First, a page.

A look at medical waste regulations in the state of Kansas.
Kansas medical waste disposal regulations are governed by the Kansas Department of Health and Environment.
Medical waste is defined by the state as “solid waste materials which are potentially capable of causing disease or injury and which are generated in connection with human or animal care through inpatient and outpatient services.”
As it is with other states, Kansas has strict regulations as to how medical waste is stored and disposed of.
The medical waste must be placed in containers, which must be able to close and are constructed in such a way to contain all contents and prevent leakage of fluids. Prior to removal, all containers must be sealed. The containers must be labeled or color-coded with a biohazard label affixed to the container. Red bags or red containers may be substituted for labels.
In terms of treatment, Kansas allows incineration or by sterilization using autoclaving, or microwaving. Once waste has been deemed safe, it can mixed with general solid waste and transported to a Municipal Solid Waste Landfill (also known as MSWLF).
For medical waste that is not processed, facilities may obtain a Special Waste Disposal Authorization and transport the medical waste separately to a MSWLF. Alternately, facilities may contract with a medical waste company for transportation and disposal of the medical waste to a MSWLF.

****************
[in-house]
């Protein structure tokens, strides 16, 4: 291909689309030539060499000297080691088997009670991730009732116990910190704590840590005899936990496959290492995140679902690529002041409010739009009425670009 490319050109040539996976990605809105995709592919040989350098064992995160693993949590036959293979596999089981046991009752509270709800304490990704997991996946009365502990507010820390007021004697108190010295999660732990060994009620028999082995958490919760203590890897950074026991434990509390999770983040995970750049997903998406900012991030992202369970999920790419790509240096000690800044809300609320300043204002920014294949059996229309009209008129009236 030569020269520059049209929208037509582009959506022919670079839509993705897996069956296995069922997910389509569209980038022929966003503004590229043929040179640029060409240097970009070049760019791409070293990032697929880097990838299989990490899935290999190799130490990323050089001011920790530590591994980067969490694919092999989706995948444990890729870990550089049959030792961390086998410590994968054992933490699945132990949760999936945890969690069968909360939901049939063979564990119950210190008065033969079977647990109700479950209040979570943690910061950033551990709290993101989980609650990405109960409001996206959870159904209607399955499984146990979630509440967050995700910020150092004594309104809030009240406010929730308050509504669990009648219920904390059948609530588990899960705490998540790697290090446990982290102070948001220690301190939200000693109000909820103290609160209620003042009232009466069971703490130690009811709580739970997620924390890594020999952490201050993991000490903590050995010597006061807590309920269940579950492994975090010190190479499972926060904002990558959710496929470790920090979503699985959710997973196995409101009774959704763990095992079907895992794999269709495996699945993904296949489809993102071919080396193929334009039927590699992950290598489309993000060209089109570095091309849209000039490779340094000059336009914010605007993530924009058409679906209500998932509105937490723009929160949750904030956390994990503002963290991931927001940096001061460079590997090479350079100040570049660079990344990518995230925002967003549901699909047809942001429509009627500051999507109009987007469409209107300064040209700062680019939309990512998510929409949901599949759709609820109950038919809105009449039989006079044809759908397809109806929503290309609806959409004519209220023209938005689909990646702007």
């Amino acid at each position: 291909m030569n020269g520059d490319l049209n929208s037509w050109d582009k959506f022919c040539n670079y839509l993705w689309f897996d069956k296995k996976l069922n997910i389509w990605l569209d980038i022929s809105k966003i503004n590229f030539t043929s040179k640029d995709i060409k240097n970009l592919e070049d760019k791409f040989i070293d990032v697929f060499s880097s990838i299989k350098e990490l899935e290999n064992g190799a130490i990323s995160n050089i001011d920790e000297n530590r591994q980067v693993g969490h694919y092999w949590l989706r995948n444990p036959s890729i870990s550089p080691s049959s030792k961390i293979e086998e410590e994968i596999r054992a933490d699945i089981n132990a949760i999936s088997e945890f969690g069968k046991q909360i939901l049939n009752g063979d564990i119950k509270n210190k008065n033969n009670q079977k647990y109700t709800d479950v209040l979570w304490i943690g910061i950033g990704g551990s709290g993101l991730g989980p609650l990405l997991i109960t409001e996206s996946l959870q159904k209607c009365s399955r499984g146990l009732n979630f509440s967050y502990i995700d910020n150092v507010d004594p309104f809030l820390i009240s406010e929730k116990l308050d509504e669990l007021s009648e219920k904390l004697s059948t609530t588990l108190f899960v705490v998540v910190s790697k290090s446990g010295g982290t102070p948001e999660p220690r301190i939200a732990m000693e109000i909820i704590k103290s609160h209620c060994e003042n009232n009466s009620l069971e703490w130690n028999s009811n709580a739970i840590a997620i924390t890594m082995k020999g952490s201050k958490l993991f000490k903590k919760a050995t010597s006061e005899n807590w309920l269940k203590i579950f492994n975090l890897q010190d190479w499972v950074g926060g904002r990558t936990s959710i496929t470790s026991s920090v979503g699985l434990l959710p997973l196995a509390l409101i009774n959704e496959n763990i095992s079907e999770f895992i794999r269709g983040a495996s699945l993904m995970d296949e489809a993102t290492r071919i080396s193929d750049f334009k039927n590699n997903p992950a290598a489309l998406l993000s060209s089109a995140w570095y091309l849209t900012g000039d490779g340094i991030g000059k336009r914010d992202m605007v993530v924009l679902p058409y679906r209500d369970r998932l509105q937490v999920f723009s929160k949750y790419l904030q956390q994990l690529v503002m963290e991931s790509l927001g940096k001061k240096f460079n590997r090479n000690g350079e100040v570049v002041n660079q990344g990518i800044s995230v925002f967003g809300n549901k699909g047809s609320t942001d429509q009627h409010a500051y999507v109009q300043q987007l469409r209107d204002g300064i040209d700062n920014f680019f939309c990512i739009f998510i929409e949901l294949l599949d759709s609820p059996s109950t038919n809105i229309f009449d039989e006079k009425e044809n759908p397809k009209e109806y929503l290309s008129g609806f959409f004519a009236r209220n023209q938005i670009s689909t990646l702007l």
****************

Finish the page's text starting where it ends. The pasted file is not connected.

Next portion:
The state also requires that medical services wastes be collected at least daily from the point of origin for transport to a storage or disposal area or a processing facility.
In addition to the state medical waste environmental regulations there are some Occupational Safety and Health Administration (OSHA) rules that apply to medical/infectious waste. Kansas is one of 26 states covered entirely by the federal OSHA program.
While the state of Kansas hasn’t published as much detail as many of the other states we’ve covered in terms of medical waste requirements, many of the regulations have a common thread across state boundaries. The goal is to prevent the spread of infection and to preserve the environment in the safest, most efficient way possible.
Curious about the medical waste requirements in your home state? Let Red Bags help you understand the differences to maintain local and federal compliance.
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